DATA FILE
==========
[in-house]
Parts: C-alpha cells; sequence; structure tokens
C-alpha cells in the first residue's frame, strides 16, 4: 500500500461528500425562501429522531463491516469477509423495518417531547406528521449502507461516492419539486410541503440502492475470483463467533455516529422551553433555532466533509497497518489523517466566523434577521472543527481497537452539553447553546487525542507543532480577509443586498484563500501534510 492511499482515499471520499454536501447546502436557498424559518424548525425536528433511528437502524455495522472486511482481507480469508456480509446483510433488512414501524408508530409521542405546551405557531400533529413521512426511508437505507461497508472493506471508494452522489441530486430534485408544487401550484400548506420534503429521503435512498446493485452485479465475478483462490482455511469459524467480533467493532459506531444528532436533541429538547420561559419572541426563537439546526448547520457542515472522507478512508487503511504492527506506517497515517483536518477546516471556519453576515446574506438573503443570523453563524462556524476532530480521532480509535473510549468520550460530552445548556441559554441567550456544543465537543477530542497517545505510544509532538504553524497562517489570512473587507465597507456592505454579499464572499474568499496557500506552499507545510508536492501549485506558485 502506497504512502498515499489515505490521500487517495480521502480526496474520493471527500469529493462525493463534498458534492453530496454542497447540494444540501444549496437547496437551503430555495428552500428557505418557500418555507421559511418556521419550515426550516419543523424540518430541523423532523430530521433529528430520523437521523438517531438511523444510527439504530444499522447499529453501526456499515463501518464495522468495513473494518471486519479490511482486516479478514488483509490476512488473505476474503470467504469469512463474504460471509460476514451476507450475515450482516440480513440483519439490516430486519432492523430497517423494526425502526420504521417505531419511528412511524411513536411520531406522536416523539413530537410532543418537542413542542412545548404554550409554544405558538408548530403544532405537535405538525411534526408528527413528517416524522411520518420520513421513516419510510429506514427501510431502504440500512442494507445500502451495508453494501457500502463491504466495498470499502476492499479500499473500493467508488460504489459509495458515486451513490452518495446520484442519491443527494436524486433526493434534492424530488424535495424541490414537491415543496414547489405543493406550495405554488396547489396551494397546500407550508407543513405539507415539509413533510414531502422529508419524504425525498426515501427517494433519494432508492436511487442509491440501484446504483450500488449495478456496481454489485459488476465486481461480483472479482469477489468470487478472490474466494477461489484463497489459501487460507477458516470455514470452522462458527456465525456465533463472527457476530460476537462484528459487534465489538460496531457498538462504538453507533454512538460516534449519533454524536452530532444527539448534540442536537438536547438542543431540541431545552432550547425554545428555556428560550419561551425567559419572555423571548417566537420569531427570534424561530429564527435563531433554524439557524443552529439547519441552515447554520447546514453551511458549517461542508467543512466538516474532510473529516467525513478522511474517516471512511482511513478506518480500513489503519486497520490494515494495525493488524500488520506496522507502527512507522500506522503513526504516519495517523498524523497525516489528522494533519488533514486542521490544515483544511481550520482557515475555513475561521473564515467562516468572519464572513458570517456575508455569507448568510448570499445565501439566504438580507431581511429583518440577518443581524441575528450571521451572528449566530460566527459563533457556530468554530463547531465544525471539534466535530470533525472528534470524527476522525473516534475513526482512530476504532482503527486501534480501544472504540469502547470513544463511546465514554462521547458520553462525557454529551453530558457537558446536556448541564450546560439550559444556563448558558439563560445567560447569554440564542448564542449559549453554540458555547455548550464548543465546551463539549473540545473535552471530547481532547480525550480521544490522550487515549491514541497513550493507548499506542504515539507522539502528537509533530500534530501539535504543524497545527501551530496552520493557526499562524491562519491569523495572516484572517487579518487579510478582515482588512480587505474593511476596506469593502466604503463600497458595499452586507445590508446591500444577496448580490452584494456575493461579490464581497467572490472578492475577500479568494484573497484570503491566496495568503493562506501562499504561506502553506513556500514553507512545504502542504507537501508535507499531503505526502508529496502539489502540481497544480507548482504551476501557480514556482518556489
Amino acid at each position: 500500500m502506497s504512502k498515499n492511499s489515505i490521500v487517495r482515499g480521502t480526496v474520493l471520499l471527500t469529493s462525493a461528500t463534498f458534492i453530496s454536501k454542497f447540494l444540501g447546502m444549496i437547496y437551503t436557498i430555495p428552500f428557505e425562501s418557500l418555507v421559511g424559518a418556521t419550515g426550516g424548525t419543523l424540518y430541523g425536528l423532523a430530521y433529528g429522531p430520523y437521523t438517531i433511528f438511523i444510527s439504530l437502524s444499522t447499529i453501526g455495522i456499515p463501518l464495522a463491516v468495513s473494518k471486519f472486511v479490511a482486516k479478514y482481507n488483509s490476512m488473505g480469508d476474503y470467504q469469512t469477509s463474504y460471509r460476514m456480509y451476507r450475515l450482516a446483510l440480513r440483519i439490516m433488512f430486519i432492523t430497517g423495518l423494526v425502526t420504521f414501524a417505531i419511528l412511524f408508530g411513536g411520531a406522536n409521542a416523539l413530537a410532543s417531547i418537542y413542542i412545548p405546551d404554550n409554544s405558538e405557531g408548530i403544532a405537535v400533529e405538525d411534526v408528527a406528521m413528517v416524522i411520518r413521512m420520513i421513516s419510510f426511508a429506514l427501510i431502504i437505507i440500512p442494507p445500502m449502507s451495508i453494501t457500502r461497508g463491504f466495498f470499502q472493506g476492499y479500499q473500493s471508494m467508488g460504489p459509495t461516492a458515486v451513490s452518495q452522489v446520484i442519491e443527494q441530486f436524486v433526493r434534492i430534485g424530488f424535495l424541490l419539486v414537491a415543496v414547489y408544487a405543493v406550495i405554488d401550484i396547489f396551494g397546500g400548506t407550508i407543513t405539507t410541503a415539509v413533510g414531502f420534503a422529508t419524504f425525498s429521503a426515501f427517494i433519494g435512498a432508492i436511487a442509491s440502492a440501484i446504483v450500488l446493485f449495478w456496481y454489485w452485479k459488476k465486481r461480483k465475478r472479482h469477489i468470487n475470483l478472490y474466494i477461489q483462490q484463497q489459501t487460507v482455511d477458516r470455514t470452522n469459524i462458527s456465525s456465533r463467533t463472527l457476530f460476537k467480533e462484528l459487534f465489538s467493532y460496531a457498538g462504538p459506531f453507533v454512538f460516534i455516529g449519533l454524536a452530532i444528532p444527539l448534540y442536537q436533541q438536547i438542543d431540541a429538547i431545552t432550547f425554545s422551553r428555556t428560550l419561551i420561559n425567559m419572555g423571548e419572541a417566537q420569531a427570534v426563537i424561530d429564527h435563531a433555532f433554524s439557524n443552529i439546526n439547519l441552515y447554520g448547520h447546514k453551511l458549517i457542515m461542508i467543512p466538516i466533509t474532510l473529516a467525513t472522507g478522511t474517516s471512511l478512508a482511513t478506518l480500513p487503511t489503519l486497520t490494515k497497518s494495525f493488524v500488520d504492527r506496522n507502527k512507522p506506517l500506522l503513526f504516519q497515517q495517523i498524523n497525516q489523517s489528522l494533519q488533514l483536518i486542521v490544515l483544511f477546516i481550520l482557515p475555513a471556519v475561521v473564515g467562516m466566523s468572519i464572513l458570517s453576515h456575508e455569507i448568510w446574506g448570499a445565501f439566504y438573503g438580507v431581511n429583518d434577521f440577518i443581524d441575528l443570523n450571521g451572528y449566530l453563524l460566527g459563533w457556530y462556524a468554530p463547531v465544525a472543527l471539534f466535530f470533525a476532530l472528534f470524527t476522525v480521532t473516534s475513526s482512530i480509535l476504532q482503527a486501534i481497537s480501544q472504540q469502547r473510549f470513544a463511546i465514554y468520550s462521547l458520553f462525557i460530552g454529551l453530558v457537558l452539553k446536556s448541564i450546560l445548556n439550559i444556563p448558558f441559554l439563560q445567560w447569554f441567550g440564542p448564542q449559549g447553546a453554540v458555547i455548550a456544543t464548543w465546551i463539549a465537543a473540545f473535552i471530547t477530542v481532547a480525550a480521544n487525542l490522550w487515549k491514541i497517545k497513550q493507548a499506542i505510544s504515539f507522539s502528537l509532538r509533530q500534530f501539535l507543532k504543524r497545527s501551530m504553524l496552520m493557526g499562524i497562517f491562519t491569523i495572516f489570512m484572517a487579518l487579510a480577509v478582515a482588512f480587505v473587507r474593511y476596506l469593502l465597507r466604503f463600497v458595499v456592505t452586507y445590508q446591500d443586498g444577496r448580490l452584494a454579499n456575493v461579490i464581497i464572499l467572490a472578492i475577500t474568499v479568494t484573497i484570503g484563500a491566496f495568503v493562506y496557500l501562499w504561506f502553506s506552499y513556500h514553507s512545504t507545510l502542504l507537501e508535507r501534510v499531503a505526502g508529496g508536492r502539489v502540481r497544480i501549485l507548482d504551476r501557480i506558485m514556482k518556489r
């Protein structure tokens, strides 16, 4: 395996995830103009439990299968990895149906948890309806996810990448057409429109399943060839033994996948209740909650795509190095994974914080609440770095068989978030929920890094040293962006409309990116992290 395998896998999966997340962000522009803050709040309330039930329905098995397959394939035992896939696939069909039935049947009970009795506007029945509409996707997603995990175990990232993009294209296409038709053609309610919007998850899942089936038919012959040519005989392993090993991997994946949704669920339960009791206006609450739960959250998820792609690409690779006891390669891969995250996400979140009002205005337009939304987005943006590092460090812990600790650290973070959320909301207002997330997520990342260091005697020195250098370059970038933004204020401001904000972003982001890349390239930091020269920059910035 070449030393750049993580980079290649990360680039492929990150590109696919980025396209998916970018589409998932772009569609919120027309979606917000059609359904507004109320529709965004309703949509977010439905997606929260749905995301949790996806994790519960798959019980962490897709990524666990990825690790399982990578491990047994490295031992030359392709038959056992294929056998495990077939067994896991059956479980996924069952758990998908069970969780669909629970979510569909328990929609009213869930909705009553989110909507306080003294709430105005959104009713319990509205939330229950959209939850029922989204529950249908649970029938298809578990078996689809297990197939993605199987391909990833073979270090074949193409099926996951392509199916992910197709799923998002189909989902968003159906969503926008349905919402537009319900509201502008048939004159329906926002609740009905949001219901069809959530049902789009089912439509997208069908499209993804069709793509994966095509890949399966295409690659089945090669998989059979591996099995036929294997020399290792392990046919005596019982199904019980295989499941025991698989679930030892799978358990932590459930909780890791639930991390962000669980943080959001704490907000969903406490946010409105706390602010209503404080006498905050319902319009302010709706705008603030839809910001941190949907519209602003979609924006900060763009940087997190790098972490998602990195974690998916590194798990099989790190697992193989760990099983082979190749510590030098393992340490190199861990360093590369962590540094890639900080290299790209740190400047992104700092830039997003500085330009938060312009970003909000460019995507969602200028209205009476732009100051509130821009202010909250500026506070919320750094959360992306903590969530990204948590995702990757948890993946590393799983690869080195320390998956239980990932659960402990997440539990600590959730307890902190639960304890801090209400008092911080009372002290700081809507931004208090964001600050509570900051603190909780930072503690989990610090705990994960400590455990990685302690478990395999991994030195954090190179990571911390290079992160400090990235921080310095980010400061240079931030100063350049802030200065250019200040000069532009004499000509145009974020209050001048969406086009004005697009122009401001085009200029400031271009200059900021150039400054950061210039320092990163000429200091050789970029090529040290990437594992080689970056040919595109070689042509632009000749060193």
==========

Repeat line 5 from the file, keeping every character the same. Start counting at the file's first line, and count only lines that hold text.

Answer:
């Protein structure tokens, strides 16, 4: 395996995830103009439990299968990895149906948890309806996810990448057409429109399943060839033994996948209740909650795509190095994974914080609440770095068989978030929920890094040293962006409309990116992290 395998896998999966997340962000522009803050709040309330039930329905098995397959394939035992896939696939069909039935049947009970009795506007029945509409996707997603995990175990990232993009294209296409038709053609309610919007998850899942089936038919012959040519005989392993090993991997994946949704669920339960009791206006609450739960959250998820792609690409690779006891390669891969995250996400979140009002205005337009939304987005943006590092460090812990600790650290973070959320909301207002997330997520990342260091005697020195250098370059970038933004204020401001904000972003982001890349390239930091020269920059910035 070449030393750049993580980079290649990360680039492929990150590109696919980025396209998916970018589409998932772009569609919120027309979606917000059609359904507004109320529709965004309703949509977010439905997606929260749905995301949790996806994790519960798959019980962490897709990524666990990825690790399982990578491990047994490295031992030359392709038959056992294929056998495990077939067994896991059956479980996924069952758990998908069970969780669909629970979510569909328990929609009213869930909705009553989110909507306080003294709430105005959104009713319990509205939330229950959209939850029922989204529950249908649970029938298809578990078996689809297990197939993605199987391909990833073979270090074949193409099926996951392509199916992910197709799923998002189909989902968003159906969503926008349905919402537009319900509201502008048939004159329906926002609740009905949001219901069809959530049902789009089912439509997208069908499209993804069709793509994966095509890949399966295409690659089945090669998989059979591996099995036929294997020399290792392990046919005596019982199904019980295989499941025991698989679930030892799978358990932590459930909780890791639930991390962000669980943080959001704490907000969903406490946010409105706390602010209503404080006498905050319902319009302010709706705008603030839809910001941190949907519209602003979609924006900060763009940087997190790098972490998602990195974690998916590194798990099989790190697992193989760990099983082979190749510590030098393992340490190199861990360093590369962590540094890639900080290299790209740190400047992104700092830039997003500085330009938060312009970003909000460019995507969602200028209205009476732009100051509130821009202010909250500026506070919320750094959360992306903590969530990204948590995702990757948890993946590393799983690869080195320390998956239980990932659960402990997440539990600590959730307890902190639960304890801090209400008092911080009372002290700081809507931004208090964001600050509570900051603190909780930072503690989990610090705990994960400590455990990685302690478990395999991994030195954090190179990571911390290079992160400090990235921080310095980010400061240079931030100063350049802030200065250019200040000069532009004499000509145009974020209050001048969406086009004005697009122009401001085009200029400031271009200059900021150039400054950061210039320092990163000429200091050789970029090529040290990437594992080689970056040919595109070689042509632009000749060193």